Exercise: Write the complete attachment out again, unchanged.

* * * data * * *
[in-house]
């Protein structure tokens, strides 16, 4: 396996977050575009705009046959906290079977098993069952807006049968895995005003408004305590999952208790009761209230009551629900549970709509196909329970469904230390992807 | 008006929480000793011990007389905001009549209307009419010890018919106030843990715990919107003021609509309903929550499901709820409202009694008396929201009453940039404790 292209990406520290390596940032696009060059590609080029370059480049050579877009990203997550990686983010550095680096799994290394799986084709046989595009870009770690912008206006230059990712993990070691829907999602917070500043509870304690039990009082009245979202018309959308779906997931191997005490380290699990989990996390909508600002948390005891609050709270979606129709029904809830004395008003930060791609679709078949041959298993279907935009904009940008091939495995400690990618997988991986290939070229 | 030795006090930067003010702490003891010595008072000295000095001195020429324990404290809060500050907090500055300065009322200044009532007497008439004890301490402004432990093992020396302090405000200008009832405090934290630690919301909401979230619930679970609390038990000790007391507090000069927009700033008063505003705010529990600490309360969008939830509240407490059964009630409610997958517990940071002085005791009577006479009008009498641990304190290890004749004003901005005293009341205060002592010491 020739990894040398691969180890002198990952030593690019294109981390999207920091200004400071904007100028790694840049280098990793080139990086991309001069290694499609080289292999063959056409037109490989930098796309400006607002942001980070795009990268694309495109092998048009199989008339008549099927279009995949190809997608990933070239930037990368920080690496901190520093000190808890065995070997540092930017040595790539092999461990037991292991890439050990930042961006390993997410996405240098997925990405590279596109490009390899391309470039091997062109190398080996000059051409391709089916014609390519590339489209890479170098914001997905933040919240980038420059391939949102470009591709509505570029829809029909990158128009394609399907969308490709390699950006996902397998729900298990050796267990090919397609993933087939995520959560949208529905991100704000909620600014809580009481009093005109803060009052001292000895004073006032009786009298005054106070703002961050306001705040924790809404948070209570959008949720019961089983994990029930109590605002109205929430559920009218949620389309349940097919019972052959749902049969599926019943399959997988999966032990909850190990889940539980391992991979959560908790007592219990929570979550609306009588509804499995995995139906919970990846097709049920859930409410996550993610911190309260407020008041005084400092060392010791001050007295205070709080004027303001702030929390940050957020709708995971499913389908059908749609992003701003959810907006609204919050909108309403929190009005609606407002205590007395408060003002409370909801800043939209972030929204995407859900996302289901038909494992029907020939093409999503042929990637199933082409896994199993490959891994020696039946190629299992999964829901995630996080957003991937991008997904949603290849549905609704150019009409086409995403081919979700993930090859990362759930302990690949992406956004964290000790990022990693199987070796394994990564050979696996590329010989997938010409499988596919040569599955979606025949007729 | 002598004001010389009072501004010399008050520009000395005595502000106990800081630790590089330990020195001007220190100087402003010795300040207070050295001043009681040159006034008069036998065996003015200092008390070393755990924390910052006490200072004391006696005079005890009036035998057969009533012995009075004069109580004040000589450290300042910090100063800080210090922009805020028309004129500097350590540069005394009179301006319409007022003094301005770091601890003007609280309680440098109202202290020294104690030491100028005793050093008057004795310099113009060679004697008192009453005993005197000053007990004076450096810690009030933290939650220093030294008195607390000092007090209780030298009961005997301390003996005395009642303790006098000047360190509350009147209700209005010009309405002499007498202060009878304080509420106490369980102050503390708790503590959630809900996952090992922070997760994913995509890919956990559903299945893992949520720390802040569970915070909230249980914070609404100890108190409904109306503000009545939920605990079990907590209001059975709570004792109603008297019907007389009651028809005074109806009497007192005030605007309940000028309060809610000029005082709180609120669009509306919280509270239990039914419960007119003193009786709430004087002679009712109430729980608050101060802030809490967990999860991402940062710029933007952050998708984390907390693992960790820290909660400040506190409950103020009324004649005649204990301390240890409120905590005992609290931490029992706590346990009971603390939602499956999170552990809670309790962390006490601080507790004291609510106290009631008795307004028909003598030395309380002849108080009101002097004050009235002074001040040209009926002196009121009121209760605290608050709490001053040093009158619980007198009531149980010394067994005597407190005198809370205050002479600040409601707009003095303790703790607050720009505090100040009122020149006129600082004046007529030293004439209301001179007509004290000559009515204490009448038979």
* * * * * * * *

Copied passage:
[in-house]
């Protein structure tokens, strides 16, 4: 396996977050575009705009046959906290079977098993069952807006049968895995005003408004305590999952208790009761209230009551629900549970709509196909329970469904230390992807 | 008006929480000793011990007389905001009549209307009419010890018919106030843990715990919107003021609509309903929550499901709820409202009694008396929201009453940039404790 292209990406520290390596940032696009060059590609080029370059480049050579877009990203997550990686983010550095680096799994290394799986084709046989595009870009770690912008206006230059990712993990070691829907999602917070500043509870304690039990009082009245979202018309959308779906997931191997005490380290699990989990996390909508600002948390005891609050709270979606129709029904809830004395008003930060791609679709078949041959298993279907935009904009940008091939495995400690990618997988991986290939070229 | 030795006090930067003010702490003891010595008072000295000095001195020429324990404290809060500050907090500055300065009322200044009532007497008439004890301490402004432990093992020396302090405000200008009832405090934290630690919301909401979230619930679970609390038990000790007391507090000069927009700033008063505003705010529990600490309360969008939830509240407490059964009630409610997958517990940071002085005791009577006479009008009498641990304190290890004749004003901005005293009341205060002592010491 020739990894040398691969180890002198990952030593690019294109981390999207920091200004400071904007100028790694840049280098990793080139990086991309001069290694499609080289292999063959056409037109490989930098796309400006607002942001980070795009990268694309495109092998048009199989008339008549099927279009995949190809997608990933070239930037990368920080690496901190520093000190808890065995070997540092930017040595790539092999461990037991292991890439050990930042961006390993997410996405240098997925990405590279596109490009390899391309470039091997062109190398080996000059051409391709089916014609390519590339489209890479170098914001997905933040919240980038420059391939949102470009591709509505570029829809029909990158128009394609399907969308490709390699950006996902397998729900298990050796267990090919397609993933087939995520959560949208529905991100704000909620600014809580009481009093005109803060009052001292000895004073006032009786009298005054106070703002961050306001705040924790809404948070209570959008949720019961089983994990029930109590605002109205929430559920009218949620389309349940097919019972052959749902049969599926019943399959997988999966032990909850190990889940539980391992991979959560908790007592219990929570979550609306009588509804499995995995139906919970990846097709049920859930409410996550993610911190309260407020008041005084400092060392010791001050007295205070709080004027303001702030929390940050957020709708995971499913389908059908749609992003701003959810907006609204919050909108309403929190009005609606407002205590007395408060003002409370909801800043939209972030929204995407859900996302289901038909494992029907020939093409999503042929990637199933082409896994199993490959891994020696039946190629299992999964829901995630996080957003991937991008997904949603290849549905609704150019009409086409995403081919979700993930090859990362759930302990690949992406956004964290000790990022990693199987070796394994990564050979696996590329010989997938010409499988596919040569599955979606025949007729 | 002598004001010389009072501004010399008050520009000395005595502000106990800081630790590089330990020195001007220190100087402003010795300040207070050295001043009681040159006034008069036998065996003015200092008390070393755990924390910052006490200072004391006696005079005890009036035998057969009533012995009075004069109580004040000589450290300042910090100063800080210090922009805020028309004129500097350590540069005394009179301006319409007022003094301005770091601890003007609280309680440098109202202290020294104690030491100028005793050093008057004795310099113009060679004697008192009453005993005197000053007990004076450096810690009030933290939650220093030294008195607390000092007090209780030298009961005997301390003996005395009642303790006098000047360190509350009147209700209005010009309405002499007498202060009878304080509420106490369980102050503390708790503590959630809900996952090992922070997760994913995509890919956990559903299945893992949520720390802040569970915070909230249980914070609404100890108190409904109306503000009545939920605990079990907590209001059975709570004792109603008297019907007389009651028809005074109806009497007192005030605007309940000028309060809610000029005082709180609120669009509306919280509270239990039914419960007119003193009786709430004087002679009712109430729980608050101060802030809490967990999860991402940062710029933007952050998708984390907390693992960790820290909660400040506190409950103020009324004649005649204990301390240890409120905590005992609290931490029992706590346990009971603390939602499956999170552990809670309790962390006490601080507790004291609510106290009631008795307004028909003598030395309380002849108080009101002097004050009235002074001040040209009926002196009121009121209760605290608050709490001053040093009158619980007198009531149980010394067994005597407190005198809370205050002479600040409601707009003095303790703790607050720009505090100040009122020149006129600082004046007529030293004439209301001179007509004290000559009515204490009448038979």